Accessible Tourism Marketing Strategies

Accessible Tourism Marketing Strategies

Accessible Tourism Marketing Strategies

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<strong>Accessible</strong> <strong>Tourism</strong><strong>Marketing</strong> <strong>Strategies</strong>Professor Dimitrios BuhalisBournemouth Universitywww.buhalis.com(With special thanks to Elina Michopoulou)www.bournemouth.ac.uk

IntroductionThe Disability Market• Between 5% and 20% of the population have some sort ofdisability (UNESCAP, 2000)• Worldwide: Over 600 million (Van Horn, 2002)• Europe: Over 120 million (Eichhorn et al, 2006)- Spending power• In the UK: £80 billion pounds per annum in 2004, (Spink,2004).• In the US: it was estimated around $200 billion in 1998(Burnett & Baker, 2001)• For travel in particular, American adults with disabilitiesspend $13.6 billion each year (Open Doors Organization,2005).www.bournemouth.ac.uk 2

Demand for accessibility inEurope (% of population)40353025Demand for accessibility in25 European countries:> 127 million*(46,6 million impaired citizens* (aged 16 to64) + nearly 81 million elderly people)2222.9 23.223.5 23.824.525.225.726.328.228.629.129.530.3 30.4 30.63232.43437.12017.618.6 18.619.420.415105Includes mild, moderate and severe impairments,long-standing health problems as well as the elderlypopulation having accessibility requirements0S K M T R O C Y L T L U H U IE E S IT N O AT G R D E D K C Z S I B E P T S E N L E E FR U K F Iwww.bournemouth.ac.uk 3* Eurostat 2003, 2005; U.S. Census Bureau 2005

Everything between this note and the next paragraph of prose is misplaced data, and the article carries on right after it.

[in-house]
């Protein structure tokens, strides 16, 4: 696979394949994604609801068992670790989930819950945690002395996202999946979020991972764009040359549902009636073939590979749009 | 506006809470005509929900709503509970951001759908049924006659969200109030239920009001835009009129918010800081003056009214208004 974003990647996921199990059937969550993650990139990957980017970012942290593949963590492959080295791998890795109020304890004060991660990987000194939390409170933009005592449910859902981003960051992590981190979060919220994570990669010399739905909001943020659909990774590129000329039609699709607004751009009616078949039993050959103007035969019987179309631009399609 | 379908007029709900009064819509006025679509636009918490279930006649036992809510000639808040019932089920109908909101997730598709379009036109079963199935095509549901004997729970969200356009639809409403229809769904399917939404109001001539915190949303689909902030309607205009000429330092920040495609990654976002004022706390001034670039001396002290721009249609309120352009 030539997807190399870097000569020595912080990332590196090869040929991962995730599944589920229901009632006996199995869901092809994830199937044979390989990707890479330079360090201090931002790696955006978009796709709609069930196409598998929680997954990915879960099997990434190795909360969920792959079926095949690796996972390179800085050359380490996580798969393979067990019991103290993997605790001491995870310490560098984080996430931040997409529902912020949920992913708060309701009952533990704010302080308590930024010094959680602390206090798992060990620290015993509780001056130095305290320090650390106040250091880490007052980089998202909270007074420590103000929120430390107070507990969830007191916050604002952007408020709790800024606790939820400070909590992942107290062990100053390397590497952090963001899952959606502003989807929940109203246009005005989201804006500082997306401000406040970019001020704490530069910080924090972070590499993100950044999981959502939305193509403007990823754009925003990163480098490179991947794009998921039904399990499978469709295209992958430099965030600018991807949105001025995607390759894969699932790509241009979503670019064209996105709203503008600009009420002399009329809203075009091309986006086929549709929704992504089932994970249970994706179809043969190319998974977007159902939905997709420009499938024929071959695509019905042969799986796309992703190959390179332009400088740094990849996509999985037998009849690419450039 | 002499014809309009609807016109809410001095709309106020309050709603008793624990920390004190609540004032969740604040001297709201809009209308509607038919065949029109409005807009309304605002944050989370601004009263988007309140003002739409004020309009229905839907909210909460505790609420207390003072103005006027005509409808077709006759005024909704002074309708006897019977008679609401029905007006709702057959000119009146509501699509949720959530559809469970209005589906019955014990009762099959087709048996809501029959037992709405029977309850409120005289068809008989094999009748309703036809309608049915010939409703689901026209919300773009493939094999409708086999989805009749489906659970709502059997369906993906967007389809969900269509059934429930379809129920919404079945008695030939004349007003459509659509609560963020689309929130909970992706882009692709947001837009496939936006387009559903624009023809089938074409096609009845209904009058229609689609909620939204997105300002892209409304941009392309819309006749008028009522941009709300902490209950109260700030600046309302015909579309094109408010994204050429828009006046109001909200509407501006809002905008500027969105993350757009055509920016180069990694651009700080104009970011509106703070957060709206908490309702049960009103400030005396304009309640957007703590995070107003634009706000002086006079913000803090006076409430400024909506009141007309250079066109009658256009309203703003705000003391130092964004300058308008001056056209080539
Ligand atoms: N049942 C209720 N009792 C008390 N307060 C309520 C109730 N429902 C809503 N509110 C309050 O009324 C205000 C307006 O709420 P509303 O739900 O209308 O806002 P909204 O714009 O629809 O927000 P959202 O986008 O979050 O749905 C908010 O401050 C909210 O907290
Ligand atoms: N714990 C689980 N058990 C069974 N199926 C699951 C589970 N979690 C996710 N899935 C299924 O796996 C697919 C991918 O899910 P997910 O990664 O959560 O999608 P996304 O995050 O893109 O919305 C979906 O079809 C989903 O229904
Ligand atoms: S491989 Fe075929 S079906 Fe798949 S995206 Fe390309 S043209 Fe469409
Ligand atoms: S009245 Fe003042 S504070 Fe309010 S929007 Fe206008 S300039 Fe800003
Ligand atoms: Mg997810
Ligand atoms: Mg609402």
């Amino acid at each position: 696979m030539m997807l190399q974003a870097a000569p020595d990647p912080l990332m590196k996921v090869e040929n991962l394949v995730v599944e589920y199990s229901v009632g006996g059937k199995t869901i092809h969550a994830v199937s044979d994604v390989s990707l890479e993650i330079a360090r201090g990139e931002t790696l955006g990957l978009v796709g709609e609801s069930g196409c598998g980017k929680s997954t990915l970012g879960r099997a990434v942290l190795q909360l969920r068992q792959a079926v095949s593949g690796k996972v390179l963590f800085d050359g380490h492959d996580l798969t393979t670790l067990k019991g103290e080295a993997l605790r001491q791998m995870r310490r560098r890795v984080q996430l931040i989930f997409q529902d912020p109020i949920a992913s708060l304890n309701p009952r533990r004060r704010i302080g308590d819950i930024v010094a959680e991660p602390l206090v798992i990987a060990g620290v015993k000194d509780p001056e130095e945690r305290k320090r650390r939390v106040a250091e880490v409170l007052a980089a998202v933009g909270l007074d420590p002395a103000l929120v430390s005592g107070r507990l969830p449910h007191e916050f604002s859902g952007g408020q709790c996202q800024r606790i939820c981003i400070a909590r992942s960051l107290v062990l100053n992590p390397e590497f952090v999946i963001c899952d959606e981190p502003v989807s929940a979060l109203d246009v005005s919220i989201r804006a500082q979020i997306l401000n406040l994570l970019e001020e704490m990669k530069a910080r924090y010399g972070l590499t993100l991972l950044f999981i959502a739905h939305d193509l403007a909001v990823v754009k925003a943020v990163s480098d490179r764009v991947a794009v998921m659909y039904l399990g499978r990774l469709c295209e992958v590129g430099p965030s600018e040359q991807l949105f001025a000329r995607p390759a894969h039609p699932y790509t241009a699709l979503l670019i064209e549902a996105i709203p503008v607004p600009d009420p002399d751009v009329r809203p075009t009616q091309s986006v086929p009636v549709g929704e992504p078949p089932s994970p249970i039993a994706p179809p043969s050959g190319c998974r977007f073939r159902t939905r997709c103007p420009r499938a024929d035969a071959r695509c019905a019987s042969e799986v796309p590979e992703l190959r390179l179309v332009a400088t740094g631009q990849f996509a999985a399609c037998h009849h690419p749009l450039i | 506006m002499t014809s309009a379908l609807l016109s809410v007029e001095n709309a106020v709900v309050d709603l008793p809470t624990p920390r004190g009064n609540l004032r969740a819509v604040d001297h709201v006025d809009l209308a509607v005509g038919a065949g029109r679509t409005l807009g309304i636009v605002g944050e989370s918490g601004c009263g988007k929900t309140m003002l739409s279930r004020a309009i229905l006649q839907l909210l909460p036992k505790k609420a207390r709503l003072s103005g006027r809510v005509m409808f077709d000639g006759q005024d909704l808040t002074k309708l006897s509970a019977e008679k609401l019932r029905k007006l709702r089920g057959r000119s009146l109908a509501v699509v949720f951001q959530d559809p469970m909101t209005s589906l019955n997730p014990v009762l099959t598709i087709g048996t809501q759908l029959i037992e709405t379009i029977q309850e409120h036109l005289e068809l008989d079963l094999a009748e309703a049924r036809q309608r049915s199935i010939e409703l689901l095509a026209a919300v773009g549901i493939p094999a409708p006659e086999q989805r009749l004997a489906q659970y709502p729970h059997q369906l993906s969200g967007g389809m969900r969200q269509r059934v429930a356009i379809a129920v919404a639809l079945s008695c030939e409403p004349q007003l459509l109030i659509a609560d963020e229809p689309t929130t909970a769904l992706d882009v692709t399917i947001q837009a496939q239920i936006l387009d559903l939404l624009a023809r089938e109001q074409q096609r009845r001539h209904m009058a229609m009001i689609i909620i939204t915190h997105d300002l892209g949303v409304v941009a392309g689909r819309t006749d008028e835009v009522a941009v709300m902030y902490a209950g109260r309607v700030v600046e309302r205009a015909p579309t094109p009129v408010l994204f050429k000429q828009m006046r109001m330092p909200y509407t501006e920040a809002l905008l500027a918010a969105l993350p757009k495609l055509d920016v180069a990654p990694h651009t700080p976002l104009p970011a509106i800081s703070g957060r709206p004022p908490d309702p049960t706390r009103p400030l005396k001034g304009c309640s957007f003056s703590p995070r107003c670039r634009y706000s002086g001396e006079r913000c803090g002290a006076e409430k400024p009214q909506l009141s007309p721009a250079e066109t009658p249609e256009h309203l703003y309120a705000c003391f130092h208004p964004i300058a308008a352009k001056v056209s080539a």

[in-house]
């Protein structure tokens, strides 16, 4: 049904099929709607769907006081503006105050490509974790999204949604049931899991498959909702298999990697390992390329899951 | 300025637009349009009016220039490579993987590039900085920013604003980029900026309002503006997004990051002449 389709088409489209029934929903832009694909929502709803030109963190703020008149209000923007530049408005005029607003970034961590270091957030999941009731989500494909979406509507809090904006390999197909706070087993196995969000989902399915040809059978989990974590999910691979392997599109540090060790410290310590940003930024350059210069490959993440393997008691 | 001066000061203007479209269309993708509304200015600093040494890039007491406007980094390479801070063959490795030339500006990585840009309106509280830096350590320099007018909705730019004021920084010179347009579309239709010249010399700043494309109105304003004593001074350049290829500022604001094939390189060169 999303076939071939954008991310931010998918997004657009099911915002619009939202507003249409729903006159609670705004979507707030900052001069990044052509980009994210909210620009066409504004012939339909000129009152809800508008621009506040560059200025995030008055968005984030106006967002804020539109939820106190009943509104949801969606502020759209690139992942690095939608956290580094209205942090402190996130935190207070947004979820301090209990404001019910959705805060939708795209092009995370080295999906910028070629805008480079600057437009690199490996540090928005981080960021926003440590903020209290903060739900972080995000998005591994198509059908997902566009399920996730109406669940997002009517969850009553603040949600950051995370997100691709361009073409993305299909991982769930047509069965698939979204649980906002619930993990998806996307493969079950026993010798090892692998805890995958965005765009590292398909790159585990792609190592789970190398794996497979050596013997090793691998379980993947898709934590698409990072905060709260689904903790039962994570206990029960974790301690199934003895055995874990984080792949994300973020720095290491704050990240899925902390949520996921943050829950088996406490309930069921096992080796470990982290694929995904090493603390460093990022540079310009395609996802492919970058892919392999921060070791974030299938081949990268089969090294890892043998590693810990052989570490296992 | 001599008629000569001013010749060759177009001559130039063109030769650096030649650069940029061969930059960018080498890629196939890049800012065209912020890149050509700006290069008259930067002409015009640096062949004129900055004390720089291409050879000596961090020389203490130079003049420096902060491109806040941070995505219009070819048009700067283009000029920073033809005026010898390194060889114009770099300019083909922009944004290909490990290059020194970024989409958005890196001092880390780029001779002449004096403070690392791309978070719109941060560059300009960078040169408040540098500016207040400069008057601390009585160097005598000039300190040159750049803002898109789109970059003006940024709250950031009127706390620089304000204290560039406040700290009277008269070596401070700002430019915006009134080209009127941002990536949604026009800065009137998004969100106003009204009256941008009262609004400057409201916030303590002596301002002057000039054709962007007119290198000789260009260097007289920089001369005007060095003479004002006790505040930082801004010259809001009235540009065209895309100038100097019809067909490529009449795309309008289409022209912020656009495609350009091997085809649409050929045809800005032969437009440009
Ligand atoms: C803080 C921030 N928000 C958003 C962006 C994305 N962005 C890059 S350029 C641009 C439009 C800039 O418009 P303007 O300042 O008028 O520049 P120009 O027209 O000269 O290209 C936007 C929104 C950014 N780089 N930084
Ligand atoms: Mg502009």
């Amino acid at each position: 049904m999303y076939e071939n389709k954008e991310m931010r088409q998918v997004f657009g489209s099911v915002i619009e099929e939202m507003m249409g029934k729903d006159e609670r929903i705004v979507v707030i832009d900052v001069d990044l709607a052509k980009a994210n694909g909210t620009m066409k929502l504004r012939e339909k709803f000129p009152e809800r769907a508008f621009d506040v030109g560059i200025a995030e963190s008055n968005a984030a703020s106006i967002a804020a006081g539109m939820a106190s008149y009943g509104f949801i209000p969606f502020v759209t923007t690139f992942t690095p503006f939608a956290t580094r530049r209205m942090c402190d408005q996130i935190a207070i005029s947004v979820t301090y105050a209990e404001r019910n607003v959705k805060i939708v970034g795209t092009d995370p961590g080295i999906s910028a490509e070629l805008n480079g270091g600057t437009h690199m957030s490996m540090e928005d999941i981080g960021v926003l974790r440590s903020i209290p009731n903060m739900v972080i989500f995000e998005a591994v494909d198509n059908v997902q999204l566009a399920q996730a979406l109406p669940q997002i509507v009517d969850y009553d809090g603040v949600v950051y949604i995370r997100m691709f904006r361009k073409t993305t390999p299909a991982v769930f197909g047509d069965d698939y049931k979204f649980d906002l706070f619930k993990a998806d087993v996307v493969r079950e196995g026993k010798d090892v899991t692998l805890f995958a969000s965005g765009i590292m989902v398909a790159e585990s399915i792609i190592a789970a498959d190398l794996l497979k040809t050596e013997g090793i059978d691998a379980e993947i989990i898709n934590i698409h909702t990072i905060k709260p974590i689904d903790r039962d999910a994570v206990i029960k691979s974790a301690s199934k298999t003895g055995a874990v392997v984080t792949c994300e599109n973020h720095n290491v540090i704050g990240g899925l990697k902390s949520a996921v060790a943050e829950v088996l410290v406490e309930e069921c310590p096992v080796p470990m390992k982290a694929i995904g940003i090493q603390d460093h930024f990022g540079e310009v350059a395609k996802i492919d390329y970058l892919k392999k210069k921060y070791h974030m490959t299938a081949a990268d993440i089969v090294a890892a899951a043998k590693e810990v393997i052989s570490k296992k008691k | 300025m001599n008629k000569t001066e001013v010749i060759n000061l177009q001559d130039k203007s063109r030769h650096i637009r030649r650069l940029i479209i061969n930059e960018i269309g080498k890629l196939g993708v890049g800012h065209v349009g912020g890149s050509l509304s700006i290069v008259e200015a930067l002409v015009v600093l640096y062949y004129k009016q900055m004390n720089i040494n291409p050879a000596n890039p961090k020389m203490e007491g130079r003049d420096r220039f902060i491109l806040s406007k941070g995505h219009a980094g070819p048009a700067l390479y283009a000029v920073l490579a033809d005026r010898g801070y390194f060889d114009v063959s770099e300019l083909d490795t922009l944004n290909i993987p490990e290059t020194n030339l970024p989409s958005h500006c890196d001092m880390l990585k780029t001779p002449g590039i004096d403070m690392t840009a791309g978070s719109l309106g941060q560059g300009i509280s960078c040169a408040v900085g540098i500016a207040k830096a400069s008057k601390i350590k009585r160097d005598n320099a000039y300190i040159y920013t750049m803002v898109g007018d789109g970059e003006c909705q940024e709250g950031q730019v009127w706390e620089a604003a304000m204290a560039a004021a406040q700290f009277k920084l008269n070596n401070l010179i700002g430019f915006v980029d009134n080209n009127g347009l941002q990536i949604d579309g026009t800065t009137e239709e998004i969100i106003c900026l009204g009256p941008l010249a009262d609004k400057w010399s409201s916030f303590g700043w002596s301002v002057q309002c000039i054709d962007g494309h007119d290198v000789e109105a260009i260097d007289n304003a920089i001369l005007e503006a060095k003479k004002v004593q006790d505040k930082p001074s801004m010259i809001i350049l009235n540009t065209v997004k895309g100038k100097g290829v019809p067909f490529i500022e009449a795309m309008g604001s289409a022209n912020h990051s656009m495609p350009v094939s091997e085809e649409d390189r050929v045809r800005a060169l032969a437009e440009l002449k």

The Disability MarketExtent of impairmentModerateMildType of ImpairmentMobility impairmentsVisual impairmentsSevereHearing impairmentsSpeech impairmentsMental/ Intellectual impairmentsHidden impairmentsElderly populationwww.bournemouth.ac.uk 4

Market RequirementsContent Requirements• The higher the degree of disability, the more informationrequired (Miller & Kirk, 2002)• Richness of information (Yau, McKercher and Packer, 2004).• Reliability (Cavinato and Cuckovich, 2002)• Objective measurements (Darcy, 1998)• Accuracy (Darcy, 1998; Darcy and Daruwalla, 1999; Stumbo & Pegg,2005)• Inclusive information focusing not only on mobility impairmentswww.bournemouth.ac.uk 5

Market RequirementsInterface Requirements1. <strong>Accessible</strong> design:(“Design for all” - “Universal” – “Barrier free”)“The design of products, services and environments to be usable of all people, to thegreatest extent possible, without the need for adaptation or specialised design” (ICTSB2000)Examples of assistive technologiesMIVIHISIMI IHidAlternative keys with different characteristics (larger, more space between them)Electronic Braille displays, screen magnification, video magnifiersFlashing light ringerText to speech, pointing devicesQwerty Keypads, touchpads-2. Personalisation:to enable them to make decisions not only according toindividual dis /abilities but according to personal preferences aswell3. Content Integration:in one single repository to minimise the effort andtime in information gathering processwww.bournemouth.ac.uk 6